10 Tips for Shooting Better Videos With Your Smartphone

Smartphones make for great back-up, b-roll, and supplementary cameras for all manner shoots. If you want to get the most out of your phone's video capturing capabilities, watch these tips.

I've spoken a lot about smartphones of late. Ten years ago, they were not relevant to our industry in any meaningful way, then they became something of a meme where photographers would shoehorn them into shoots and videos for clout. Now, they're undeniably useful, albeit in certain applications only. One such application is video.

Many of the newest smartphones on the market today, particularly ones with high specs, have fantastic video capability. Take the popular iPhone 12 Pro Max, for example. That can comfortably shoot 4K video at 60 fps with Dolby Vision HDR and has "cinematic video stabilization". Even if the latter isn't great, there are now gimbals for phones that are superb. This combination, with some proper post-production, can lead to something raised in the above video: non-videographers are often unable to tell the difference between a smartphone and a dedicated video camera. Now, the caveat is that shallow depth of field would be an instant difference-maker, but if it's not needed, then smartphones are great secondary — even primary — cameras.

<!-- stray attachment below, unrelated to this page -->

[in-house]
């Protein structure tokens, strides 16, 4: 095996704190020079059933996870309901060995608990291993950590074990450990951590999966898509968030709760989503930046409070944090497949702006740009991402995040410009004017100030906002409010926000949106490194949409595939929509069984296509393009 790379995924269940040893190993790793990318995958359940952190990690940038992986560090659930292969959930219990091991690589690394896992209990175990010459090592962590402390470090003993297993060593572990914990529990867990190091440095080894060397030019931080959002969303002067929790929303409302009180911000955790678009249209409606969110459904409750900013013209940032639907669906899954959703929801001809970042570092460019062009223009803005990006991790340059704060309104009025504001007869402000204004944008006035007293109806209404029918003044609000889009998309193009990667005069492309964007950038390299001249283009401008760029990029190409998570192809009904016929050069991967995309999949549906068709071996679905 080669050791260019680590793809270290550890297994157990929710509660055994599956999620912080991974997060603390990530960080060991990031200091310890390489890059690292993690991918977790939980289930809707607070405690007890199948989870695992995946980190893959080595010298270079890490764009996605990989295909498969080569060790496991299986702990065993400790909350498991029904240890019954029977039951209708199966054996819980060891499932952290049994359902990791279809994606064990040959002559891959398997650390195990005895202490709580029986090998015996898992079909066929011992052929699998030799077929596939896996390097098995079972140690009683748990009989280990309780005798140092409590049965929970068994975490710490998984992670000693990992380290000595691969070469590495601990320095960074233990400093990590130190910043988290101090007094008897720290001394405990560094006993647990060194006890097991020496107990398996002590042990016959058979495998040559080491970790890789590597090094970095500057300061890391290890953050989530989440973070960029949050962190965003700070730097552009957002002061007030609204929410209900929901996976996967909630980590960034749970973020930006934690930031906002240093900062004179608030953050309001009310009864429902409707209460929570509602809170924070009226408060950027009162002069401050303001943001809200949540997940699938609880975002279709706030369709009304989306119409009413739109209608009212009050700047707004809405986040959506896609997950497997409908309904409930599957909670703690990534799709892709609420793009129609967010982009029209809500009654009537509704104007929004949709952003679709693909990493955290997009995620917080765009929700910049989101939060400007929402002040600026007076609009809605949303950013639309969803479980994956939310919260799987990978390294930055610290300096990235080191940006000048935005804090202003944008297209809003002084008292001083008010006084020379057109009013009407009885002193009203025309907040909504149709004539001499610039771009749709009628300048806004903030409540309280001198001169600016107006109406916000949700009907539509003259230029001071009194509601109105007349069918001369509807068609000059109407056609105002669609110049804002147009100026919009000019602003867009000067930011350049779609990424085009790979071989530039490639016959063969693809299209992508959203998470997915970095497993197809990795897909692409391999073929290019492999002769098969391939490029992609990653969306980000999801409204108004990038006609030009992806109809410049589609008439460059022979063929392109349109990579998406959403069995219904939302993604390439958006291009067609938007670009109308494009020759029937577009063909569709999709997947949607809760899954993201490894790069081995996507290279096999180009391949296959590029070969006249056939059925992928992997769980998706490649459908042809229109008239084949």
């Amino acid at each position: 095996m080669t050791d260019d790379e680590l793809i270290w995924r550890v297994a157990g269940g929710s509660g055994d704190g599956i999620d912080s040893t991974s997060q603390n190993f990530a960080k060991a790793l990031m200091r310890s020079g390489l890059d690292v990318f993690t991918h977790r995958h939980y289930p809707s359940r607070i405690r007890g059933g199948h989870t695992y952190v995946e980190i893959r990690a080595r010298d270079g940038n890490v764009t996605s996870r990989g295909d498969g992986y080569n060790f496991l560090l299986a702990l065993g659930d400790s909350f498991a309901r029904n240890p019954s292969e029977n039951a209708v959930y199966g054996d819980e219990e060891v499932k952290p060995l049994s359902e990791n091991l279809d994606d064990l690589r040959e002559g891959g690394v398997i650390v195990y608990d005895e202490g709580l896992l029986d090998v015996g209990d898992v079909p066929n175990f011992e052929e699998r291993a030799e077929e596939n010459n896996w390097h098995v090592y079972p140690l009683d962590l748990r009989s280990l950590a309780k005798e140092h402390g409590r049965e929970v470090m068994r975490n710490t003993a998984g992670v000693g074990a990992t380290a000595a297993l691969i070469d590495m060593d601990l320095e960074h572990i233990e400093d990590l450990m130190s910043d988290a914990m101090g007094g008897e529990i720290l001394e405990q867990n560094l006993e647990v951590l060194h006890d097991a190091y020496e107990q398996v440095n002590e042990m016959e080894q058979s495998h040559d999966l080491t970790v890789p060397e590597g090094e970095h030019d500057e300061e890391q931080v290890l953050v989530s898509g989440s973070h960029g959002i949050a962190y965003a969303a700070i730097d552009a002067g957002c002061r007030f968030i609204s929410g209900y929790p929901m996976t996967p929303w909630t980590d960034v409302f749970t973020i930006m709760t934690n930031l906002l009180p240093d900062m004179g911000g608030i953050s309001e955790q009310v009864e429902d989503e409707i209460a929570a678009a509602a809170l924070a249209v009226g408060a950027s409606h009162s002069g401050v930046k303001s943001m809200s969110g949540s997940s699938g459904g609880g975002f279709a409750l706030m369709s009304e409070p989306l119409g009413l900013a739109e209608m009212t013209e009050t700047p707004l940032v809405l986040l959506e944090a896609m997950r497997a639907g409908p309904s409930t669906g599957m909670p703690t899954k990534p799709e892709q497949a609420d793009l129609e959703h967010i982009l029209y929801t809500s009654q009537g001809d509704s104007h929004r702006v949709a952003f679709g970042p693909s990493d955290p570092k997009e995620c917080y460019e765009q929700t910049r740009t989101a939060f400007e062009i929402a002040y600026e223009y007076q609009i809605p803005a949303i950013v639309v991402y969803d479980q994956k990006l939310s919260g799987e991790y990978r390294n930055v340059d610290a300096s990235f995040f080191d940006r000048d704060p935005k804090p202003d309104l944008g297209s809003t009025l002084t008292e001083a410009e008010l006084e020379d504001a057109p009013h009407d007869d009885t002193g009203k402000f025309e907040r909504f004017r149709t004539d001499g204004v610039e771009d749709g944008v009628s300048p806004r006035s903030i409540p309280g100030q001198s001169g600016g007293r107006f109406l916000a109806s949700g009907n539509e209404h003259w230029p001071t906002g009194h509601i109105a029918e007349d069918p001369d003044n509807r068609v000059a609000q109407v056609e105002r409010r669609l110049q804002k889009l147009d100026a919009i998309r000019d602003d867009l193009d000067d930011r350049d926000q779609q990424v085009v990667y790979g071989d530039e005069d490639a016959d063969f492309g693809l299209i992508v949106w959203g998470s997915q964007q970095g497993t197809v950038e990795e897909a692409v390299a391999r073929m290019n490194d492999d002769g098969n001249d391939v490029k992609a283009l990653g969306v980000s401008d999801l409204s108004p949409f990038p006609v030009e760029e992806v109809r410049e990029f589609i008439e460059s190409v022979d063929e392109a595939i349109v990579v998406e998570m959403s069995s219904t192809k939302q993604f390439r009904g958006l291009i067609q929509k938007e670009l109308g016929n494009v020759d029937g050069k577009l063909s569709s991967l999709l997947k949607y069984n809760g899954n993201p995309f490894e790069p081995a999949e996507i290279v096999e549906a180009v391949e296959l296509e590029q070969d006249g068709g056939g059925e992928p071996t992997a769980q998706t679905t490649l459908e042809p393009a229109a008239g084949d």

So, here are ten tips for shooting better videos with your smartphone.

Robert K Baggs's picture

Robert K Baggs is a professional portrait and commercial photographer, educator, and consultant from England. Robert has a First-Class degree in Philosophy and a Master's by Research. In 2015 Robert's work on plagiarism in photography was published as part of several universities' photography degree syllabuses.

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Sadly, Apple's dynamic tone mapping makes the iPhone unusable for professional video work. It doesn't matter which app you use to film, the phone will make exposure adjustments across the frame mid-shot, and there's no way to lock it down. You may not notice outside, but it's a nightmare in interior spaces and virtually impossible to correct for in post. Also, variable frame rate is a mess if you edit in Premier.